Category Archives: comment

Parliament: At Least Debate

One of the more esoteric debates in academia for those studying politics is the contrast between the American form of government, with a strong executive and an elected legislature wielding equal power, with the democratic parliamentary system in which the elected legislature is the ultimate power, the head of state subservient to it and the executive chosen by it. In other words, America v. England.

I frequently got into this debate with my father, a true Anglophile, and we never resolved the issue. The compare and contrast form of discussion was, in many way, ironic because of the historical circumstances. England had a strong executive at the time of the American revolution. King George III reigned at that time, had considerable real power compared with today’s Queen Elizabeth II, and was for Americans the perfect example of a leader to be avoided.

And they did at first avoid entirely the idea of an executive. There was a president of the Continental Congress under the Articles of Confederation which preceded the Constitution of 1787. But the president, like the Congress itself, lacked real power. Every decision required a consensus, the agreement of all 13 independent sovereign states.

What is ironic is that while England has evolved into a system where the popularly elected legislature is most powerful. America has evolved into a system where a powerful executive, elected not by the people but by an electoral college chosen according to practices set by state legislatures, often dominates the political debate.

Moreover, America has evolved into a two party system, something the framers of the Constitution generally opposed, while England has evolved into a multi-party system where coalitions between parties with different legislative agendas are often needed to dictate policy.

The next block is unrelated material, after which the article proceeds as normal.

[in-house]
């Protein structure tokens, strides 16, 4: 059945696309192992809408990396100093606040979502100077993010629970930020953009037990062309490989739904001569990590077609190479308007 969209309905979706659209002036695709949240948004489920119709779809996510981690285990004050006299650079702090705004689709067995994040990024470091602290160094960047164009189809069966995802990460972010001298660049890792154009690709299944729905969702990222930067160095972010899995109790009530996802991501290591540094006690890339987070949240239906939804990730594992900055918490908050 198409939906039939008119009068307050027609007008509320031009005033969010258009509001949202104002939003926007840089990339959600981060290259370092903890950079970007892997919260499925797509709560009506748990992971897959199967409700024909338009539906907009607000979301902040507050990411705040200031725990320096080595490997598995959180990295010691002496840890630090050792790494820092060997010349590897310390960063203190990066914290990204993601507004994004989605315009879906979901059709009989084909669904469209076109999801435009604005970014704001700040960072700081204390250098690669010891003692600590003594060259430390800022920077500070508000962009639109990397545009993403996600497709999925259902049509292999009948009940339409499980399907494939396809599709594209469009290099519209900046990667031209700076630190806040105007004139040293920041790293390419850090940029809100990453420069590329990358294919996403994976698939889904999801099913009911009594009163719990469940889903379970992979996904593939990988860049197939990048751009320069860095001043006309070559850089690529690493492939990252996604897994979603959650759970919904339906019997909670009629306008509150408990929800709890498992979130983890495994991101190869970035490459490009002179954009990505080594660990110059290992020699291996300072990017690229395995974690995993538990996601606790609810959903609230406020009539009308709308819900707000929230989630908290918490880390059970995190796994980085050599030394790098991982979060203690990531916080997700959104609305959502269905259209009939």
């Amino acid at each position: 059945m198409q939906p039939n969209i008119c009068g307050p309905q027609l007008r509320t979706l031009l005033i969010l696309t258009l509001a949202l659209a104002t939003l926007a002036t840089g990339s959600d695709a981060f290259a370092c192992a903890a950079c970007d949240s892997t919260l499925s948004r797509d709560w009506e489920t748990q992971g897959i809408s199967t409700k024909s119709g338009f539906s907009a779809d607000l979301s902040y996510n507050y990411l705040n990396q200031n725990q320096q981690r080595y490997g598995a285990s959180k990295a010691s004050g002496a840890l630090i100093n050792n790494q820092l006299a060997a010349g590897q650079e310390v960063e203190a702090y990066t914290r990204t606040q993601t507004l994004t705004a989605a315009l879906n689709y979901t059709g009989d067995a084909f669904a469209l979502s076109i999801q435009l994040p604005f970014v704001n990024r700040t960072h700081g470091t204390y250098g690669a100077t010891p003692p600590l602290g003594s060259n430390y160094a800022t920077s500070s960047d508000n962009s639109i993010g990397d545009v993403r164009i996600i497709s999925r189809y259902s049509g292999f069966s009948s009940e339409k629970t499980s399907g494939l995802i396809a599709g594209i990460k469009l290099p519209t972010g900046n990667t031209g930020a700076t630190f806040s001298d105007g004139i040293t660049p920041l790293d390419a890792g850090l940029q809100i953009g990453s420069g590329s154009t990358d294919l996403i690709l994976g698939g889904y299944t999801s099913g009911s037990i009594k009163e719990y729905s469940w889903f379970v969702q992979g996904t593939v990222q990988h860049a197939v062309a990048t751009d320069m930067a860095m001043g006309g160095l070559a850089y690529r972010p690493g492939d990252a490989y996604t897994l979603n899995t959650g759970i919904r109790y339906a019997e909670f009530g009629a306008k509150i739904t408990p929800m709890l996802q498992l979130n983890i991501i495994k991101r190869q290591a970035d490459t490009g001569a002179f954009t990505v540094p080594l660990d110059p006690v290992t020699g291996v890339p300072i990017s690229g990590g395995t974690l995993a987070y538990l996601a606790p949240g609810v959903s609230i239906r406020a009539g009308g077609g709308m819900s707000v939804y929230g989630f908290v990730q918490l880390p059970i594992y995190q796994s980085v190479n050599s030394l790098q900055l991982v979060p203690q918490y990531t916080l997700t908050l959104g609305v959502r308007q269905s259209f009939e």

I don’t have an answer for the obvious question, which is better? But I do have an opinion on one aspect of the differences between the systems. One that is apparent to anyone following the British parliament debate over Brexit, the plan to leave the European Union. The difference is, in Britain, there is a very public, acrimonious and, in my opinion, healthy, debate.

Watching the British members of parliament go at it is something I find curiously refreshing. When was the last time we saw a major issue of the day being robustly debated in the American Congress? In both the Senate and the House of Representatives, the party with a majority of the votes controls the floor proceedings. That has meant of late that issues not supported by the leaders of the majority party simply never come up for discussion and often never even come up for a vote.

The President, unlike England’s Prime Minister, never appears in Congress except by invitation generally for the once-a-year State of the Union address. He is constitutionally required to sign legislation, but there are times when his position is not publicly known.

Watching the Parliament debate I was both entertained and informed. Congress could learn something from its ancestor. In 1776, one of my favorite musicals, Rhode Island’s Stephen Hopkins casts a deciding vote in favor of having the Continental Congress debate Virginia’s motion that the 13 colonies declare their independence from England. Hopkins says he’s never heard of an issue so dangerous it cannot even be discussed.

A lot of the dialogue in the play comes from the historical writings and speeches of the characters. And it is remarkable how prescient many of them were. However, I’ve never been able to locate proof that Hopkins actually cast such a vote or spoke those words. Or if they were the invention of the late Peter Stone, who wrote the book. Still, I agree with the sentiment. And I wish Congress would debate the issues of the day in public and not, if at all, behind closed doors.

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Again With the Guns

I have now learned that a great way to increase the amount of public participation on your blog is to talk about guns. The feedback on my last post set a record.

I have also learned that having a reasonable debate on this subject is pretty much impossible. There is so much disinformation out there that people involved in the discussion seem to be speaking different languages.